Planck–Einstein relation

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The Planck–Einstein relation[1][2] is also referred to as the Einstein relation,[1][3][4] Planck's energy–frequency relation,[5] the Planck relation,[6] and the Planck equation.[7] Also the eponym 'Planck formula'[8] belongs on this list, but also often refers instead to Planck's law[9][10] These various eponyms are far from standard; they are used only sporadically, neither regularly nor very widely. They refer to a formula integral to quantum mechanics, which states that the energy of a photon, E, is proportional to its frequency, ν:

E = h \nu

The constant of proportionality, h, is known as the Planck constant. Several equivalent forms of the relation exist.

The relation accounts for quantized nature of light, and plays a key role in understanding phenomena such as the photoelectric effect, and Planck's law of black body radiation. See also the Planck postulate.

Spectral forms[edit]

Light can be characterized using several spectral quantities, such as frequency ν, wavelength λ, wavenumber \scriptstyle\tilde{\nu}, and their angular equivalents (angular frequency ω, angular wavelength y, and angular wavenumber k). These quantities are related through

\nu = \frac{c}{\lambda} = c \tilde \nu = \frac{\omega}{2 \pi} = \frac{2 \pi c}{y} = \frac{ck}{2 \pi},

so the Planck relation can take the following 'standard' forms

E = h \nu = \frac{hc}{\lambda} = h c \tilde \nu,

as well as the following 'angular' forms,

E = \hbar \omega = \frac{\hbar c}{y} = \hbar c k.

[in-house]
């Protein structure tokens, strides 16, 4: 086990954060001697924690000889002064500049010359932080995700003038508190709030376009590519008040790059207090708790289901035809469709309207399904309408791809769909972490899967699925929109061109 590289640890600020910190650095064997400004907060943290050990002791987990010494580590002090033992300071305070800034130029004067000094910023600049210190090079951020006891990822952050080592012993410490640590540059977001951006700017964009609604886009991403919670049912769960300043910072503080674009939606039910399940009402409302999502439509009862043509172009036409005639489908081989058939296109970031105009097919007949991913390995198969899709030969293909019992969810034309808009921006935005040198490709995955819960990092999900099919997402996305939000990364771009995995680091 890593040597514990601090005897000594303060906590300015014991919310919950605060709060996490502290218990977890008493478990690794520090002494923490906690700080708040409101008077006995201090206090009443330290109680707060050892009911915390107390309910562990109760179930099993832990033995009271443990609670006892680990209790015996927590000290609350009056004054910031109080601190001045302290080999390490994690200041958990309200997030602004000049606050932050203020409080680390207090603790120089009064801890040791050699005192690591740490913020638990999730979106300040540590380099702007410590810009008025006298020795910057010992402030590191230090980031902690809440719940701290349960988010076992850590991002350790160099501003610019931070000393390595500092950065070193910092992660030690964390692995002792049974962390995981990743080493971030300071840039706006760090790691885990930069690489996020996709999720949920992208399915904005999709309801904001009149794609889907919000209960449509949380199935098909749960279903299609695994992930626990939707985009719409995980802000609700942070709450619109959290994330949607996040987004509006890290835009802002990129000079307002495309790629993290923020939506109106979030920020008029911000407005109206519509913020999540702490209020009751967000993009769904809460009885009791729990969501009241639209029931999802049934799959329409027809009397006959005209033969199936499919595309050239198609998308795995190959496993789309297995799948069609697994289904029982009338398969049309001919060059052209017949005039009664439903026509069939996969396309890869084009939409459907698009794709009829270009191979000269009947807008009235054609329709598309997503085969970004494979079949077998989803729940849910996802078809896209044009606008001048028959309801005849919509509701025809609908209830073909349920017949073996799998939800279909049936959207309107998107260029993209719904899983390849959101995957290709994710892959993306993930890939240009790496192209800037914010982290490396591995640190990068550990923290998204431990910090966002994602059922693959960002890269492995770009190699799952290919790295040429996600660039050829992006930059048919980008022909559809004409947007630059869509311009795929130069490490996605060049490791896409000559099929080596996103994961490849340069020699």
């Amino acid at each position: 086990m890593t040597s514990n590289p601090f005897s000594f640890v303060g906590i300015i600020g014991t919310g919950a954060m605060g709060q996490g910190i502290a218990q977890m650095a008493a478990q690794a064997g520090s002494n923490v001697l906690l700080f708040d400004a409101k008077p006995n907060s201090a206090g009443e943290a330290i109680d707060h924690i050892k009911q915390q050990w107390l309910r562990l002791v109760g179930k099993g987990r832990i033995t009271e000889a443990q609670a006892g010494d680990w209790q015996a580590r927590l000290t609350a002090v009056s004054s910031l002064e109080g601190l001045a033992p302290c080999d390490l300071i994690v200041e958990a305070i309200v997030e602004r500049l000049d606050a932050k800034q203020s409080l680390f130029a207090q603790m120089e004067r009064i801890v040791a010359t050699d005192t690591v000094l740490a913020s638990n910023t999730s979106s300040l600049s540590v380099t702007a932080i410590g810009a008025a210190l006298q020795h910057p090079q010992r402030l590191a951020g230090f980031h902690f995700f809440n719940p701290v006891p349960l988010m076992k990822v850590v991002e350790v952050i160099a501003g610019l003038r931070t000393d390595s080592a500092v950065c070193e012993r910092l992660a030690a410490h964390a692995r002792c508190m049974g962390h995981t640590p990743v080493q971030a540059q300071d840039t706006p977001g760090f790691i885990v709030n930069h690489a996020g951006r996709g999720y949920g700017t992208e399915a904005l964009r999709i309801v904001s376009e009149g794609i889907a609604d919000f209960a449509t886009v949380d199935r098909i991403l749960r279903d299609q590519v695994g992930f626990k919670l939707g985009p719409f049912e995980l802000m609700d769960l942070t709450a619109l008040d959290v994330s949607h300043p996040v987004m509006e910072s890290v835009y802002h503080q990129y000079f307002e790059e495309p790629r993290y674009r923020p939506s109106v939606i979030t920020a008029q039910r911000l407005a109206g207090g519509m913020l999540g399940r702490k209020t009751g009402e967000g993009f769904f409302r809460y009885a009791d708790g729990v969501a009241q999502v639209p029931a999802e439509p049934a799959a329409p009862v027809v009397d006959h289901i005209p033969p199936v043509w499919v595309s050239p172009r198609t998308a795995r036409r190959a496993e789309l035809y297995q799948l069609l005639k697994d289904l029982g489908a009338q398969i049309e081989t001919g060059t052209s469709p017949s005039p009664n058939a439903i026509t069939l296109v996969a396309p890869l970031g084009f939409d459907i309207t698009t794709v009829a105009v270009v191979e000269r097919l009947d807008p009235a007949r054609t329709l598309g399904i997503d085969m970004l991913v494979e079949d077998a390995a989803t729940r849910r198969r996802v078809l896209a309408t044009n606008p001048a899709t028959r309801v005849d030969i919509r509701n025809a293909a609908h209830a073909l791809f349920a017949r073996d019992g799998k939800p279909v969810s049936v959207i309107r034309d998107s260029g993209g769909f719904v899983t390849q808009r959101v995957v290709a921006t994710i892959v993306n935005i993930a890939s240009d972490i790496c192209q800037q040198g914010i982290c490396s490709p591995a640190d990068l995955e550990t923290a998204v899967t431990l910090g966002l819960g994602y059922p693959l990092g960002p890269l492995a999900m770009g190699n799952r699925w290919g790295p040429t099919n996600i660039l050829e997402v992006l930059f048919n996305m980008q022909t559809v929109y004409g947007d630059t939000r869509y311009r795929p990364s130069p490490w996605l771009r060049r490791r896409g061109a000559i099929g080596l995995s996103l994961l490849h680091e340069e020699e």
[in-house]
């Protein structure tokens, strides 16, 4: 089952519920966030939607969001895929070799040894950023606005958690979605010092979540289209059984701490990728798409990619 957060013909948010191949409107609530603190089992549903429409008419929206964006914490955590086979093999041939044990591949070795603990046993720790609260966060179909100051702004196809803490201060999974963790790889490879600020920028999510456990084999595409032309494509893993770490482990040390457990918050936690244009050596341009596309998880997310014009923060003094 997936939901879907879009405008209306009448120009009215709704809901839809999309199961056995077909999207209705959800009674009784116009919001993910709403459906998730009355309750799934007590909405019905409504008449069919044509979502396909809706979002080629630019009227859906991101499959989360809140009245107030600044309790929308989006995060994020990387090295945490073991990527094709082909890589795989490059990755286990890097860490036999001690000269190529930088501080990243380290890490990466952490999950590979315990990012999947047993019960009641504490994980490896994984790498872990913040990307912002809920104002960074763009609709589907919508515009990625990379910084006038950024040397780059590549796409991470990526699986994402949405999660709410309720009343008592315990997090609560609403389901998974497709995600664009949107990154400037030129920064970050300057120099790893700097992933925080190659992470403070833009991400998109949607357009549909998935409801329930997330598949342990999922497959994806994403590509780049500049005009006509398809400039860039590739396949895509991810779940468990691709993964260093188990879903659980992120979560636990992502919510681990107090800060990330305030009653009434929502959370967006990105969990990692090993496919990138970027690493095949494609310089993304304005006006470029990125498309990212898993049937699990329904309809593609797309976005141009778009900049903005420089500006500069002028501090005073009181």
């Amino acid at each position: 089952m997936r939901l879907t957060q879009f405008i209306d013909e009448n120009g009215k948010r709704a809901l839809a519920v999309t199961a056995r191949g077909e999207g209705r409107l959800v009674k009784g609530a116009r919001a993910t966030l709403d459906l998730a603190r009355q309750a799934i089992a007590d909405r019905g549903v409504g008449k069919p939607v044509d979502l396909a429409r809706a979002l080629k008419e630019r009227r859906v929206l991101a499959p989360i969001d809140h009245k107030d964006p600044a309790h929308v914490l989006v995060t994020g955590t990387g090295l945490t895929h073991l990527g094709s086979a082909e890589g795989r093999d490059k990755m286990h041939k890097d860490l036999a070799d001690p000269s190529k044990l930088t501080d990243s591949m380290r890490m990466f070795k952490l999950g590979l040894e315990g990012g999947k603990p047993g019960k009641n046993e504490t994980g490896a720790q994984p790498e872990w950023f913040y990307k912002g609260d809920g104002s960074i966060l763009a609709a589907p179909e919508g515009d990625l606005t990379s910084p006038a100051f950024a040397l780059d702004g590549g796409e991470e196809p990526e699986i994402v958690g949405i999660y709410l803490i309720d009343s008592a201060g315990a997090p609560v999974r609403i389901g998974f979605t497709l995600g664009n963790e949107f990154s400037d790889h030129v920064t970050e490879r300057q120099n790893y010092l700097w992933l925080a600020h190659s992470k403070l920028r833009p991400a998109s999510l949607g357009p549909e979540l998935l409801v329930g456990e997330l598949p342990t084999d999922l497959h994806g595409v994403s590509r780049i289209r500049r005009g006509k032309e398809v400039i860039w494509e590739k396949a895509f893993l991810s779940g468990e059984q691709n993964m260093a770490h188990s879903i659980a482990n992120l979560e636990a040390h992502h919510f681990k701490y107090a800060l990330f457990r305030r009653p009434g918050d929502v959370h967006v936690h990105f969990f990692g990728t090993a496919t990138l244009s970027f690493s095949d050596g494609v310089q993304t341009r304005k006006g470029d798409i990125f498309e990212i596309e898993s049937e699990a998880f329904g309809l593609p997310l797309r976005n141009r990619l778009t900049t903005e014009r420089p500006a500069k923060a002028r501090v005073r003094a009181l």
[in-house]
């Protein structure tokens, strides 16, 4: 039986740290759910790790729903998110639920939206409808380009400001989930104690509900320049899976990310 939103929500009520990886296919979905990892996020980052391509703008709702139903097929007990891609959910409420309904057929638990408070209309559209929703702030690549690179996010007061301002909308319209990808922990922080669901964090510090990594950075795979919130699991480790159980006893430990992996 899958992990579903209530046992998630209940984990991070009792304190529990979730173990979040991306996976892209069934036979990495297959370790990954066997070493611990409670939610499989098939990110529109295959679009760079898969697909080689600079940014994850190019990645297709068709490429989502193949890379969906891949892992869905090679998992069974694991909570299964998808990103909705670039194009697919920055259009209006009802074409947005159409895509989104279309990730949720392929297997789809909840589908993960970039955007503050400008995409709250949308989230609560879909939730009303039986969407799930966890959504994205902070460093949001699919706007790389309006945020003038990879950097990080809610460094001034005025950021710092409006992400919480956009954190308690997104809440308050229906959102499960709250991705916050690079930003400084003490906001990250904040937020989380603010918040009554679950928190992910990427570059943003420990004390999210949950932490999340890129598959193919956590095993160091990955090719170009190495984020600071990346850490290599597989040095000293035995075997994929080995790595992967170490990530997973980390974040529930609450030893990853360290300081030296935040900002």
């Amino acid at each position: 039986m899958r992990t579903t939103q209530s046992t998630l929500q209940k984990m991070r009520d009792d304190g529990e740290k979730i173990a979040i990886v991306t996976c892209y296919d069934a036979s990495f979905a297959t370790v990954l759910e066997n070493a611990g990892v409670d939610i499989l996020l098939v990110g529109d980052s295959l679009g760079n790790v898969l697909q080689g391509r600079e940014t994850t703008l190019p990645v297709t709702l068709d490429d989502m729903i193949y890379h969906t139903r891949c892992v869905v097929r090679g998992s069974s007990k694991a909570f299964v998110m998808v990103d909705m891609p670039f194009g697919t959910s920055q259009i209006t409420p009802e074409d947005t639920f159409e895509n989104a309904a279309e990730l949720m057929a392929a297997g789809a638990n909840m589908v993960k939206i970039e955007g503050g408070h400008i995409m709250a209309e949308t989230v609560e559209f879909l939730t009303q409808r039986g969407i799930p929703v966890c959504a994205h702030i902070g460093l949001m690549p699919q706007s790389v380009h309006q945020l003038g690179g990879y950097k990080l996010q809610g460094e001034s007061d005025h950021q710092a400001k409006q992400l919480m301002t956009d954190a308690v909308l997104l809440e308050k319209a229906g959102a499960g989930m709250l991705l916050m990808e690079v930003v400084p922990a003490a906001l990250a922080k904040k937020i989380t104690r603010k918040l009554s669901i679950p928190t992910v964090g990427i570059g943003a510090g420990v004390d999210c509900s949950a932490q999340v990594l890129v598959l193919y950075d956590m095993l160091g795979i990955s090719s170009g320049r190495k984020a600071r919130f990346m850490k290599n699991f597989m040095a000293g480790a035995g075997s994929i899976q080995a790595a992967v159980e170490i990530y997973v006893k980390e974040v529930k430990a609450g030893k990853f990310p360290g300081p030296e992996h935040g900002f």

The standard forms make use of the Planck constant h. The angular forms make use of the reduced Planck constant ħ = h/. Here c is the speed of light.

de Broglie relation[edit]

The de Broglie relation,[4][11][12] also known as the de Broglie's momentum–wavelength relation,[5] generalizes the Planck relation to matter waves. Louis de Broglie argued that if particles had a wave nature, the relation E = would also apply to them, and postulated that particles would have a wavelength equal to λ = h/p. Combining de Broglie's postulate with the Planck–Einstein relation leads to

p = h \tilde \nu or
p = \hbar k.

The de Broglie's relation is also often encountered in vector form

\mathbf{p} = \hbar \mathbf{k},

where p is the momentum vector, and k is the angular wave vector.

Bohr's frequency condition[edit]

Bohr's frequency condition states that the frequency of a photon absorbed or emitted during an electronic transition is related to the energy difference (ΔE) between the two energy levels involved in the transition:[13]

\Delta E = h \nu.

This is a direct consequence of the Planck–Einstein relation.


  1. ^ a b French & Taylor (1978), pp. 24, 55.
  2. ^ Cohen-Tannoudji, Diu & Laloë (1973/1977), pp. 10–11.
  3. ^ Messiah (1958/1961), p. 72.
  4. ^ a b Weinberg (1995), p. 3.
  5. ^ a b Schwinger (2001), p. 203.
  6. ^ Landsberg (1978), p. 199.
  7. ^ Landé (1951), p. 12.
  8. ^ Griffiths, D.J. (1995), pp. 143, 216.
  9. ^ Griffiths, D.J. (1995), pp. 217, 312.
  10. ^ Weinberg (2013), pp. 24, 28, 31.
  11. ^ Messiah (1958/1961), p. 14.
  12. ^ Cohen-Tannoudji, Diu & Laloë (1973/1977), p. 27.
  13. ^ van der Waerden (1967), p. 5.

Cited bibliography[edit]